We next investigated whether the effects of resveratrol on NIS expression are associated with decreased activity of iodide uptake. The FRTL-5 cells were grown in 6H5% medium until 60% confluent, then switched to 5H5% medium (i.e., without TSH) for 6 days. This resulted in a complete loss of iodide from these cells, and very low levels of NIS RNA expression and NIS protein production [20], [21]. The cells were then treated with 1 mU/ml TSH, and the vehicle control (0.5% ethanol) or 10 µM resveratrol for 48 h, with the iodide uptake measured using 0.5 µCi carrier-free [125I]-NaI and 30 µM NaI, as described in the Materials and methods. As shown in Figure 4A, the addition of resveratrol significantly decreased the TSH induction of iodide uptake. Here, the maximal effect seen was at 10 µM resveratrol, with no further inhibition seen at 20 µM and 40 µM resveratrol. The time-course of the resveratrol effects on TSH induction of iodide uptake are shown in Figure 4B, where there was a transient resveratrol-induced increase in the iodide uptake after 6 h treatment. However, although this increased iodide uptake promoted by resveratrol was significant at the higher concentrations (20 µM and 40 µM resveratrol), it was lost by 24 h of resveratrol treatment, and furthermore, longer treatment with resveratrol resulted in a significant decrease in iodide uptake, after 48 h, regardless of the concentration used.

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Figure 4. Effects of resveratrol on TSH induction of iodide uptake.

FRTL-5 cells were grown in 12-well plates to 60% confluency in 6H5% medium, and then shifted to 5H5% medium for 6 days. TSH (1 mU/ml) was then added without and with resveratrol. A, Effects of resveratrol as a function of concentration after 48 h of treatment. B, Effect of resveratrol as a function of time. Data (from pmole per µg DNA) are normalized means ±SD from three independent experiments (control vehicle, 100%). Control, cells maintained in 5H5% medium (without TSH); TSH, cells with 1 mU/ml TSH + control vehicle (0.5% ethanol); Resv 10, 20, 40, cells with TSH 1 mU/ml + 10, 20, 40 µM resveratrol, respectively. * p<0.05 versus relevant control.

https://doi.org/10.1371/journal.pone.0107936.g004

Effects of resveratrol on thyroid radioiodine uptake in rats

The data presented above demonstrate that the treatment of the FRTL-5 thyroid cells with resveratrol induces a transient increase in NIS protein and function that is no longer evident after 24 h. Instead, treatments for longer times result in a significant decrease in NIS expression and function. Given these discrepancies, we investigated what effects the administration of resveratrol has in vivo.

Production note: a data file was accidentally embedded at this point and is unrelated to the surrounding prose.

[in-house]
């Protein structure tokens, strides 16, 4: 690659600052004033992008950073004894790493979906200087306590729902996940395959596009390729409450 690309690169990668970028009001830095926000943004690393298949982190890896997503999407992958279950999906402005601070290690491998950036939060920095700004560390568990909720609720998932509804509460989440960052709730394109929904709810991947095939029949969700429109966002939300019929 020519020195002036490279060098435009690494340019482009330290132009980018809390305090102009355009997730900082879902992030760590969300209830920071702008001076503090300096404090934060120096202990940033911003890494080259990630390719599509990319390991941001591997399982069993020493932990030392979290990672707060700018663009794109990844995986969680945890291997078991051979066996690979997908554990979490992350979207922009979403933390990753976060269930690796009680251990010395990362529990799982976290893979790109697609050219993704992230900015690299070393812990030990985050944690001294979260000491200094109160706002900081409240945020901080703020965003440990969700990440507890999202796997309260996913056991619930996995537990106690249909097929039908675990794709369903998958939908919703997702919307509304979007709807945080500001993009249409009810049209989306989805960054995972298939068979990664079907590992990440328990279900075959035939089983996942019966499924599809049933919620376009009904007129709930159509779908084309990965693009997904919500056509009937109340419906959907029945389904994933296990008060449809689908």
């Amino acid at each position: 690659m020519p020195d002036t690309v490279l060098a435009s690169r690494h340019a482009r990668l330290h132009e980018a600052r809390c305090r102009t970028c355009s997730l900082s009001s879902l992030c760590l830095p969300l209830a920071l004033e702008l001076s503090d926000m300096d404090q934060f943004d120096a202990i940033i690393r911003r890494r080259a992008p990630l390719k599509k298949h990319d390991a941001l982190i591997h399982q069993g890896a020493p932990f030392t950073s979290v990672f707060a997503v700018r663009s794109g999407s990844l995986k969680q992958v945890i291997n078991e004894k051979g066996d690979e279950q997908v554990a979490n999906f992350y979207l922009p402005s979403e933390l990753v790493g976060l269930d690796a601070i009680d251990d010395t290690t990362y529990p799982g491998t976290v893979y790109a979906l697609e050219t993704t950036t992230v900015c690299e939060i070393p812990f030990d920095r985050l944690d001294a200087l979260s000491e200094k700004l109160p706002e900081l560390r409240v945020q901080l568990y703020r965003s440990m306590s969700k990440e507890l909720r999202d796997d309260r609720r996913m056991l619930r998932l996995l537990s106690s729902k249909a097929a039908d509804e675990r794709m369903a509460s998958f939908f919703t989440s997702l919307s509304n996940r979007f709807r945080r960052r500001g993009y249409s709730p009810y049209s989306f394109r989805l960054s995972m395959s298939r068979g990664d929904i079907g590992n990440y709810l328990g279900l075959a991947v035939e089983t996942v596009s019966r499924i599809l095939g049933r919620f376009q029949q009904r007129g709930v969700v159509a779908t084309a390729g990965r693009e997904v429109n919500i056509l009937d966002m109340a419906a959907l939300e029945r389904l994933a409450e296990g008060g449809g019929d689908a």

Here, 12 adult male Sprague-Dawley rats were divided in two groups (6/group). One group was treated with the control vehicle and the other with 50 mg/kg resveratrol i.p., for 14 days. These experimental conditions were based on the common use of the Sprague-Dawley breed to study resveratrol effects and metabolism [22]-[24]. On the last day of the resveratrol treatment, each rat received 185 kBq of Na[125I] i.p., and their thyroid radioiodide uptake was evaluated after 24 h. As shown in Figure 5, the treatment with resveratrol significantly decreased the thyroid radioiodide uptake, to 43%±7% of the control. These data provide evidence that resveratrol inhibits iodide uptake not only in vitro, but also in vivo.

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Figure 5. Effects of resveratrol on radioiodine uptake by the thyroid gland in vivo.

Male Sprague-Dawley rats were treated with the control vehicle (Control, n = 6) or with 50 mg/kg/day resveratrol i.p. (Resv, n = 6), for 14 days. On the last day of treatment, the animals received [125I]-NaI (185 kBq i.p., each) 24 h prior to sacrifice. Their thyroids were removed and weighed, with their associated radioactivity (RAIU) determined in a gamma counter. Data (from iodide uptake per thyroid weight) are normalized means ±SD (control vehicle, 100%). *, p<0.05.

https://doi.org/10.1371/journal.pone.0107936.g005

In line with the in-vitro data, treatment of rats with resveratrol resulted in down-regulation of the NIS protein in thyroid tissue, as evaluated by immunofluorescence (Figure 6).

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Figure 6. Effects of resveratrol on NIS protein expression in rat thyroid glands.

Male Sprague-Dawley rats were treated with the control vehicle (Control, n = 4) or with 50 mg/kg/day resveratrol i.p. (Resv, n = 4), for 14 days. On day 15th, the animals were sacrificed and their thyroids were removed. Immunofluorescence analysis was performed using a mouse monoclonal anti-NIS antibody and an anti-mouse fluorescein-conjugated secondary antibody, Alexa Fluor 488, (green). Po-Pro-3 iodide was used to stain the nuclei (red). The negative control was performed using a mouse IgG preparations instead of the primary antibody (data not shown). The slides were visualized under a Zeiss LSM S10 confocal microscope with a x40 immersion lens. Representative data from four experiments are showed.

https://doi.org/10.1371/journal.pone.0107936.g006

We did not observed any significant effects of resveratrol on TSH and thyroid hormone concentrations (data not shown). We hypothesize that a longer treatment is required to affect TSH and thyroid hormone concentrations, due to the storage of preformed thyroid hormones in the gland. Further longer-term time course experiments are scheduled to provide further evidence towards this hypothesis.

Discussion

In recent years, interest has grown around the potential health benefits of resveratrol, which has been postulated to be responsible for the so-called “French paradox”, the low incidence of cardiovascular diseases in the French population despite a diet rich in saturated fat [7], [25]. Indeed, several studies have shown that resveratrol can provide patient benefits against cancers and against cardiovascular, metabolic and inflammatory diseases. This has been proposed to be due to its anti-inflammatory, antioxidants and antiproliferative properties [1][5], [25]. As a consequence, there has been an increase in the use of resveratrol supplements and in the commercialization of resveratrol-based drugs or nutraceuticals. Furthermore, several clinical trials have been performed and are ongoing, to evaluate the effects of resveratrol on diabetes, cardiovascular abnormalities, and cancer [6], [7], [26], [27].